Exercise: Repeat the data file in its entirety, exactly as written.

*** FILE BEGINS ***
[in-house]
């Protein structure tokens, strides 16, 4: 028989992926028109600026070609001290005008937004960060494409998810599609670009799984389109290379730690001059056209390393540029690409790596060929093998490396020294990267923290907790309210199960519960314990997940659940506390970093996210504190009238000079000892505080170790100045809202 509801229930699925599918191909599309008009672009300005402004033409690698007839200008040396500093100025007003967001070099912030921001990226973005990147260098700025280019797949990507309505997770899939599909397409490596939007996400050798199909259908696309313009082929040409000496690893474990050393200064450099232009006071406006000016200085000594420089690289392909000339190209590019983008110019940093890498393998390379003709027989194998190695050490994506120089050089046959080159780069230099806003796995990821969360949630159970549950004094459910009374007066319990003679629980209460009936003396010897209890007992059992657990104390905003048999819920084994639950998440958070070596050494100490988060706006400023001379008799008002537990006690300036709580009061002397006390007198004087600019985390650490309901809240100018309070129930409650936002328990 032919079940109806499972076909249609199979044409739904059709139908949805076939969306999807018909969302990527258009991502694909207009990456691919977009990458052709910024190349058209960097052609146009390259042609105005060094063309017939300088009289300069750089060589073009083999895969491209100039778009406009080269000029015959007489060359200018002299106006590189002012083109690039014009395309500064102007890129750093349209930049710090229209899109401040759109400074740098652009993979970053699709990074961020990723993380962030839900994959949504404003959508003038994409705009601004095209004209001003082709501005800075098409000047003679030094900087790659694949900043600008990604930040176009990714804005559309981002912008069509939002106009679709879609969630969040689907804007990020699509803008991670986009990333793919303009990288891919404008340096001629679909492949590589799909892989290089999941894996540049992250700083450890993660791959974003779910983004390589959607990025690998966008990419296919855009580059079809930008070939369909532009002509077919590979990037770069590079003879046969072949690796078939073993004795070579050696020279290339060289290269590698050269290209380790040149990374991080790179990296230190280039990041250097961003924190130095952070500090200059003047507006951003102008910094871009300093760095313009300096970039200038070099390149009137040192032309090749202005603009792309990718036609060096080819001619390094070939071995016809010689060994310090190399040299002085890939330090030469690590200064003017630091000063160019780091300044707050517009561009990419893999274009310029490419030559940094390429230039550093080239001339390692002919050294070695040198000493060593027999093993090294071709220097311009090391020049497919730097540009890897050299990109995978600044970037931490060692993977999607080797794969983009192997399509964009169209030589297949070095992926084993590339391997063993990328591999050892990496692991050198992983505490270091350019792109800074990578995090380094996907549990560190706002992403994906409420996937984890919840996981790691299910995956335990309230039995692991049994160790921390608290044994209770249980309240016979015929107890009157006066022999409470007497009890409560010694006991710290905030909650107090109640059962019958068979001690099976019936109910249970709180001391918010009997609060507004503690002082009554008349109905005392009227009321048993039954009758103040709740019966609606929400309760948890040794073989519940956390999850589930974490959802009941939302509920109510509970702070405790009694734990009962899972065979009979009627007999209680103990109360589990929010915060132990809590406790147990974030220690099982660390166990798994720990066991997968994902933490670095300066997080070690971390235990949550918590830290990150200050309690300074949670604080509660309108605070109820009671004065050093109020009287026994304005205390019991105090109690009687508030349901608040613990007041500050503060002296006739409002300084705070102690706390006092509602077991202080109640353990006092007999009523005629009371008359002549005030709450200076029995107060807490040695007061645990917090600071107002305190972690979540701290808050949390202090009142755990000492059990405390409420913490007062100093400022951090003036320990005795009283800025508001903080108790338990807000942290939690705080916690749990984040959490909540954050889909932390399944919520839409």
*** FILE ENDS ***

[in-house]
């Protein structure tokens, strides 16, 4: 028989992926028109600026070609001290005008937004960060494409998810599609670009799984389109290379730690001059056209390393540029690409790596060929093998490396020294990267923290907790309210199960519960314990997940659940506390970093996210504190009238000079000892505080170790100045809202 509801229930699925599918191909599309008009672009300005402004033409690698007839200008040396500093100025007003967001070099912030921001990226973005990147260098700025280019797949990507309505997770899939599909397409490596939007996400050798199909259908696309313009082929040409000496690893474990050393200064450099232009006071406006000016200085000594420089690289392909000339190209590019983008110019940093890498393998390379003709027989194998190695050490994506120089050089046959080159780069230099806003796995990821969360949630159970549950004094459910009374007066319990003679629980209460009936003396010897209890007992059992657990104390905003048999819920084994639950998440958070070596050494100490988060706006400023001379008799008002537990006690300036709580009061002397006390007198004087600019985390650490309901809240100018309070129930409650936002328990 032919079940109806499972076909249609199979044409739904059709139908949805076939969306999807018909969302990527258009991502694909207009990456691919977009990458052709910024190349058209960097052609146009390259042609105005060094063309017939300088009289300069750089060589073009083999895969491209100039778009406009080269000029015959007489060359200018002299106006590189002012083109690039014009395309500064102007890129750093349209930049710090229209899109401040759109400074740098652009993979970053699709990074961020990723993380962030839900994959949504404003959508003038994409705009601004095209004209001003082709501005800075098409000047003679030094900087790659694949900043600008990604930040176009990714804005559309981002912008069509939002106009679709879609969630969040689907804007990020699509803008991670986009990333793919303009990288891919404008340096001629679909492949590589799909892989290089999941894996540049992250700083450890993660791959974003779910983004390589959607990025690998966008990419296919855009580059079809930008070939369909532009002509077919590979990037770069590079003879046969072949690796078939073993004795070579050696020279290339060289290269590698050269290209380790040149990374991080790179990296230190280039990041250097961003924190130095952070500090200059003047507006951003102008910094871009300093760095313009300096970039200038070099390149009137040192032309090749202005603009792309990718036609060096080819001619390094070939071995016809010689060994310090190399040299002085890939330090030469690590200064003017630091000063160019780091300044707050517009561009990419893999274009310029490419030559940094390429230039550093080239001339390692002919050294070695040198000493060593027999093993090294071709220097311009090391020049497919730097540009890897050299990109995978600044970037931490060692993977999607080797794969983009192997399509964009169209030589297949070095992926084993590339391997063993990328591999050892990496692991050198992983505490270091350019792109800074990578995090380094996907549990560190706002992403994906409420996937984890919840996981790691299910995956335990309230039995692991049994160790921390608290044994209770249980309240016979015929107890009157006066022999409470007497009890409560010694006991710290905030909650107090109640059962019958068979001690099976019936109910249970709180001391918010009997609060507004503690002082009554008349109905005392009227009321048993039954009758103040709740019966609606929400309760948890040794073989519940956390999850589930974490959802009941939302509920109510509970702070405790009694734990009962899972065979009979009627007999209680103990109360589990929010915060132990809590406790147990974030220690099982660390166990798994720990066991997968994902933490670095300066997080070690971390235990949550918590830290990150200050309690300074949670604080509660309108605070109820009671004065050093109020009287026994304005205390019991105090109690009687508030349901608040613990007041500050503060002296006739409002300084705070102690706390006092509602077991202080109640353990006092007999009523005629009371008359002549005030709450200076029995107060807490040695007061645990917090600071107002305190972690979540701290808050949390202090009142755990000492059990405390409420913490007062100093400022951090003036320990005795009283800025508001903080108790338990807000942290939690705080916690749990984040959490909540954050889909932390399944919520839409």